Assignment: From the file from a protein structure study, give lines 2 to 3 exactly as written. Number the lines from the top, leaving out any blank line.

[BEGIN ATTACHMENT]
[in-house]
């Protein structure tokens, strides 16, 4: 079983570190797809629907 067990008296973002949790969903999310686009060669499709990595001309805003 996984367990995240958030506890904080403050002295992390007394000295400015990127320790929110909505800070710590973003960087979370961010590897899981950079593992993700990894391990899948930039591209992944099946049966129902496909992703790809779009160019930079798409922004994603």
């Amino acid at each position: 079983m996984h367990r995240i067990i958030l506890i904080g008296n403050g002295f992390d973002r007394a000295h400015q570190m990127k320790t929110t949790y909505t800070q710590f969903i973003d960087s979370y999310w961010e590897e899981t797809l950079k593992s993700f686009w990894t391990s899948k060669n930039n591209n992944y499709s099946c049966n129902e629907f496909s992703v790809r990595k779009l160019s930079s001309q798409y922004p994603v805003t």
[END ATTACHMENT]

């Protein structure tokens, strides 16, 4: 079983570190797809629907 067990008296973002949790969903999310686009060669499709990595001309805003 996984367990995240958030506890904080403050002295992390007394000295400015990127320790929110909505800070710590973003960087979370961010590897899981950079593992993700990894391990899948930039591209992944099946049966129902496909992703790809779009160019930079798409922004994603």
């Amino acid at each position: 079983m996984h367990r995240i067990i958030l506890i904080g008296n403050g002295f992390d973002r007394a000295h400015q570190m990127k320790t929110t949790y909505t800070q710590f969903i973003d960087s979370y999310w961010e590897e899981t797809l950079k593992s993700f686009w990894t391990s899948k060669n930039n591209n992944y499709s099946c049966n129902e629907f496909s992703v790809r990595k779009l160019s930079s001309q798409y922004p994603v805003t």